Eric Bolander
‘Magic Moon’
Independent

I first met Eric Bolander at a BBQ joint in McMinnville, Tennessee.  We’d taken a ride down off the mountain where we lived down there in Appalachia, to go see this triple bill at the upstairs stage of this BBQ joint.  We had a pretty kickass BBQ dinner downstairs, a couple of nice Southern IPAs and made our way upstairs.  I didn’t actually get to see Bolander on stage, I missed him.  But I did get to talking to him.  He’s a big bear of a man, covered in tattoos, a kinda terrifying guy, but it turns out he’s mellow, laid back and a good dude.  So we talked a bit.  He’s a graphic artist as well and so he had designed his own merch, which was so sweet, I had to get a shirt, which I still rock back up North here.  He gave me his ep, Postcards to Myself.  I also play that a lot still, as I do his follow-up, The Wind.

Turns out I regretted not seeing Bolander on stage.  He’s actually from way up in Lexington, KY, though he also grew up in Appalachia, along the Ohio River.  He plays Americana, I guess is the best way to explain it.  He also has a band he plays with on the side called Alcatraz Shakedown, and they play some more guitar-based Southern rock.  He is one fine songwriter and axeman.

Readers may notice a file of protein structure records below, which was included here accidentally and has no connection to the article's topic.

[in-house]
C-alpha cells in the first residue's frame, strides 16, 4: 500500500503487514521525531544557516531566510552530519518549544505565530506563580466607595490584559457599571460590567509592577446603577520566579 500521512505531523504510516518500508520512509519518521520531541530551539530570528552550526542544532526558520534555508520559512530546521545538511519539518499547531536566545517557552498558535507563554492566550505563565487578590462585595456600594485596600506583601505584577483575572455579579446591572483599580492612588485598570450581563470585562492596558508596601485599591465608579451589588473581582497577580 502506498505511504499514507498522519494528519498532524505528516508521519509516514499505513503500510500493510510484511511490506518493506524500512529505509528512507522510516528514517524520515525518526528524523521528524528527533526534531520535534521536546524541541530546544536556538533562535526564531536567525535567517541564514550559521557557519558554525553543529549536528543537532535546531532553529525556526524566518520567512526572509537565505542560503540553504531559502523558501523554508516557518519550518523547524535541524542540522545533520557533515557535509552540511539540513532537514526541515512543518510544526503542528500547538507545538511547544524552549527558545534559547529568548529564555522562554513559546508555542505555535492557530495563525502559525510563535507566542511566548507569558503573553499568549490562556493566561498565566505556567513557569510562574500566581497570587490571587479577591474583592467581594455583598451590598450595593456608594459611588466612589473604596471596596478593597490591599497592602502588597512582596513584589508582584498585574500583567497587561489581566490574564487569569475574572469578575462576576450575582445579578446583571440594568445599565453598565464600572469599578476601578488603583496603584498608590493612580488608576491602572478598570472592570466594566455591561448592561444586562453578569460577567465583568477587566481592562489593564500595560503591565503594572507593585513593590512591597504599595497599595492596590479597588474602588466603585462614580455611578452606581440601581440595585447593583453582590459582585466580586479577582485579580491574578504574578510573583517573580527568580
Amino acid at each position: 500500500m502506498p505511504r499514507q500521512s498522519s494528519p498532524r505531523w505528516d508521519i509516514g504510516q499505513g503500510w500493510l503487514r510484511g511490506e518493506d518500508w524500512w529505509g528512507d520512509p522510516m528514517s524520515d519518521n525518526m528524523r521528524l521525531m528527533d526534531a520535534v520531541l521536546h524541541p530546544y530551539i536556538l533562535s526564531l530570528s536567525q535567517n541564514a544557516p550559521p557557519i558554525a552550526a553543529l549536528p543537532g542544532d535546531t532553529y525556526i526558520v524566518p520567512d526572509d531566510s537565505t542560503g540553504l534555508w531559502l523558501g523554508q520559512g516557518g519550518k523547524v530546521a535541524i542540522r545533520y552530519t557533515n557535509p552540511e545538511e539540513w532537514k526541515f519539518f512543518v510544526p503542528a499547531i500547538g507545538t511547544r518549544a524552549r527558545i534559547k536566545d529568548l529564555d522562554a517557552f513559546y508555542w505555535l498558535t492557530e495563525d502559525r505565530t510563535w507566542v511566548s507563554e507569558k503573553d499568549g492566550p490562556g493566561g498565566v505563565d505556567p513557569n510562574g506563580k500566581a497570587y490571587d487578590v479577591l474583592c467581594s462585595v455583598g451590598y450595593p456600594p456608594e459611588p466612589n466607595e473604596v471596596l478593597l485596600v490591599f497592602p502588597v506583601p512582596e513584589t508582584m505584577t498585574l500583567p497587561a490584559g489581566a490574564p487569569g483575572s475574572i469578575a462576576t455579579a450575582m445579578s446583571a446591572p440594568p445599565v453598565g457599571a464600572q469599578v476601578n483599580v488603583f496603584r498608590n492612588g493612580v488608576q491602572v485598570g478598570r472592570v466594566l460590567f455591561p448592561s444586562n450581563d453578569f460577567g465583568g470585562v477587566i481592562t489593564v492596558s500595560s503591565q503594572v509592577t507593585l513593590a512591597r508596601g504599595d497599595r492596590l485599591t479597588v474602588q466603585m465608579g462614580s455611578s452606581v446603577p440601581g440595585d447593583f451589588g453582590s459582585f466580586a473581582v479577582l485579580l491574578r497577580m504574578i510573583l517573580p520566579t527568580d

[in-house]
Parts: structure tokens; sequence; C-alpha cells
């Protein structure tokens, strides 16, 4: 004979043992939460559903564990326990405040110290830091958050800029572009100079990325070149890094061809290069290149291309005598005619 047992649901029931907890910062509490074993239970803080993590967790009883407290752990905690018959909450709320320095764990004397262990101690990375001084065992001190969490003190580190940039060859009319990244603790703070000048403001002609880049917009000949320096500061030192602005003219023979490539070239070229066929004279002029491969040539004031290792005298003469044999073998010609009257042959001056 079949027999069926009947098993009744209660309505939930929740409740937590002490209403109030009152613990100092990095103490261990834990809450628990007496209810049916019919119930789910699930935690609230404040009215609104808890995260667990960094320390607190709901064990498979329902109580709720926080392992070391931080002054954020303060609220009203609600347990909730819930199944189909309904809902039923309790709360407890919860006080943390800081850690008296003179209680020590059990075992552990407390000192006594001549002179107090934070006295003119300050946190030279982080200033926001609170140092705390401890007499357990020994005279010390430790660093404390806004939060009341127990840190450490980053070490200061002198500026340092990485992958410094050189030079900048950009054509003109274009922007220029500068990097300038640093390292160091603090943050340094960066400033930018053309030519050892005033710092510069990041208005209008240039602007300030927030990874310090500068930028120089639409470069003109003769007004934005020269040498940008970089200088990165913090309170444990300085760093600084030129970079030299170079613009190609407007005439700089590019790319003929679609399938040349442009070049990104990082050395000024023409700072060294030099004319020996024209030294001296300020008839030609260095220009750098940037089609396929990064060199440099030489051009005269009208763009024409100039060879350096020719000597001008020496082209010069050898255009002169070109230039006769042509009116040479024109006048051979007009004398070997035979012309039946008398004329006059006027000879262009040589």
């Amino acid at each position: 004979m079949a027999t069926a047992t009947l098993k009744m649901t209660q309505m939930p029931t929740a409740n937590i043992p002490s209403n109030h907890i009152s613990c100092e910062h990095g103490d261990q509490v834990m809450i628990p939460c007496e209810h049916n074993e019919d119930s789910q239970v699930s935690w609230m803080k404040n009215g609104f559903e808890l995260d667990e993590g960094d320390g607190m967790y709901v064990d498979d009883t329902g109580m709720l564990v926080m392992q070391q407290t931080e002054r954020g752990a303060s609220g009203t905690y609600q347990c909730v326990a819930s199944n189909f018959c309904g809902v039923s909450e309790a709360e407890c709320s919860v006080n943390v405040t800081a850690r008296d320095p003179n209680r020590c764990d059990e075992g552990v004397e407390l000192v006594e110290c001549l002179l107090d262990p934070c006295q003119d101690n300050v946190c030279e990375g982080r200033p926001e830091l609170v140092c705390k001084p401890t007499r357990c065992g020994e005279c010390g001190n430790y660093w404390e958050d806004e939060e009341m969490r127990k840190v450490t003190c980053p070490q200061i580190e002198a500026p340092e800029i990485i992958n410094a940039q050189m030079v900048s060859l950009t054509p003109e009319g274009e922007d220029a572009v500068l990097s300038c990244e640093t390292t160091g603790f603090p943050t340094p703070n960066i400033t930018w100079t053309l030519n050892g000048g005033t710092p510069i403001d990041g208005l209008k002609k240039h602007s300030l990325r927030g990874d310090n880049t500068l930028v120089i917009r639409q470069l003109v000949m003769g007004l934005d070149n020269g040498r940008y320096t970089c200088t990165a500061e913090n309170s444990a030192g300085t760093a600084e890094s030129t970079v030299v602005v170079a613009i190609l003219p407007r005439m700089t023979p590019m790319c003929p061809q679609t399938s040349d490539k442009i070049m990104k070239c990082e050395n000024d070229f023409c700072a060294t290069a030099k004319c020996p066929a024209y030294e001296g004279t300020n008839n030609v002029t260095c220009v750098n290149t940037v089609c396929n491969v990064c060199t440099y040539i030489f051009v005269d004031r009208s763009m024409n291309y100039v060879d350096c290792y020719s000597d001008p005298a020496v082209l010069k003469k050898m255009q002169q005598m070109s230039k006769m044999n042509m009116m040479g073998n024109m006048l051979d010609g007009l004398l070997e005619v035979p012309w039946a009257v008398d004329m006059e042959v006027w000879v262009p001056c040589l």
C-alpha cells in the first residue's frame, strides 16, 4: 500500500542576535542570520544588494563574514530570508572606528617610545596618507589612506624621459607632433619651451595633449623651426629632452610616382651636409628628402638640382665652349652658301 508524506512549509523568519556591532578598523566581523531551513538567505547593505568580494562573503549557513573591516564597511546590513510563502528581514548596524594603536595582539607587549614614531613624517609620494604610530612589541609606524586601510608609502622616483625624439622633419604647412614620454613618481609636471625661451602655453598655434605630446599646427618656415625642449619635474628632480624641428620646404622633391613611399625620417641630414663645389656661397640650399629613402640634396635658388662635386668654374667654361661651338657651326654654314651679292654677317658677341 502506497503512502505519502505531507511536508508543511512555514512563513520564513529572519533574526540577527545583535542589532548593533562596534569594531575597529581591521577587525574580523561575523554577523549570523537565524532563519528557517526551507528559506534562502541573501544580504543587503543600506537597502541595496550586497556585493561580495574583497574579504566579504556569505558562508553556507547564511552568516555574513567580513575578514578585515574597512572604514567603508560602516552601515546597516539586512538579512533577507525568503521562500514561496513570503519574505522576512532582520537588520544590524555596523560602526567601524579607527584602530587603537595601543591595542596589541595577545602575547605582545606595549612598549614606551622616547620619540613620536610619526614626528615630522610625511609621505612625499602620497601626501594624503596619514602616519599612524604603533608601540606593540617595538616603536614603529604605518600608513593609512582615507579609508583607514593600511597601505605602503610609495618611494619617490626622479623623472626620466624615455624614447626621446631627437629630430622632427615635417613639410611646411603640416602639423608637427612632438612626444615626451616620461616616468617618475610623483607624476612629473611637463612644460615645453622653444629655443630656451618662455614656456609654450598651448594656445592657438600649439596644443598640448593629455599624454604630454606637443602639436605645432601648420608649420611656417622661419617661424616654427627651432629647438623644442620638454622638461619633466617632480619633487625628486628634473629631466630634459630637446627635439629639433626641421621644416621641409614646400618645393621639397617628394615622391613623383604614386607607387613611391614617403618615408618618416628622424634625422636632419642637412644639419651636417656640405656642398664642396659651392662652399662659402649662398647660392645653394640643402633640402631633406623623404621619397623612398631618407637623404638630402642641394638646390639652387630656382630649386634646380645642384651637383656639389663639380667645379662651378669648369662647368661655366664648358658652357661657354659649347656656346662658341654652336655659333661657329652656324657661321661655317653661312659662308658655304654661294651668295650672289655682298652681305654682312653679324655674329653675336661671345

Magic Moon‘ is his new single, complete with some really far out artwork, courtesy of Jimbo Valentine of Amalgam Unlimited.  Musically, ‘Magic Moon’ is more akin to his work with Alcatraz Shakedown than his previous solo work, in at least it’s got more loud guitars running around it, and it’s got more a rock beat.

Bolander’s calling card is both his fine ear for music combined with his lyrical approach, which tends to be grounded in the everyday, in real life.  And in this case, the subject is that guy we know with his head in the clouds, a little befuddled with the world around him.  I have listened to this track five times in a row right now, and I’m impressed with the depth of the musicality of the track.  Built up around a basic guitar riff with drums and bass, the guitars kind of flitter between the main riff and then a bit of flanger, before this big, Southern lead takes up and rides over the beat.  But there’s also all the bits of the bass and guitar that kind of stand out, including the run on the cymbals.

This is one fine rock’n’roll track, and it means that Bolander is back in the studio, he’s got another single ready to drop next month and he’s at work on a long-player for the spring of 2021.  And the lead photo for this article is copyright Alexis Faye.